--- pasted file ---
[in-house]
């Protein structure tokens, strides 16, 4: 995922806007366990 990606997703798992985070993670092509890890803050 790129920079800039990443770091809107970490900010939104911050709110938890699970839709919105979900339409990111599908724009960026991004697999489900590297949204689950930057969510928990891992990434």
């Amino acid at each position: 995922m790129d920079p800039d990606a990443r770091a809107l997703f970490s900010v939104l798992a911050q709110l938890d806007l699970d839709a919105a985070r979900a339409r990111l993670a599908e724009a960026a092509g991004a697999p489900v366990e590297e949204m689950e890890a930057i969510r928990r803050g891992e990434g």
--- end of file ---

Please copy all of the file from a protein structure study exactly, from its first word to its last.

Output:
[in-house]
């Protein structure tokens, strides 16, 4: 995922806007366990 990606997703798992985070993670092509890890803050 790129920079800039990443770091809107970490900010939104911050709110938890699970839709919105979900339409990111599908724009960026991004697999489900590297949204689950930057969510928990891992990434």
């Amino acid at each position: 995922m790129d920079p800039d990606a990443r770091a809107l997703f970490s900010v939104l798992a911050q709110l938890d806007l699970d839709a919105a985070r979900a339409r990111l993670a599908e724009a960026a092509g991004a697999p489900v366990e590297e949204m689950e890890a930057i969510r928990r803050g891992e990434g």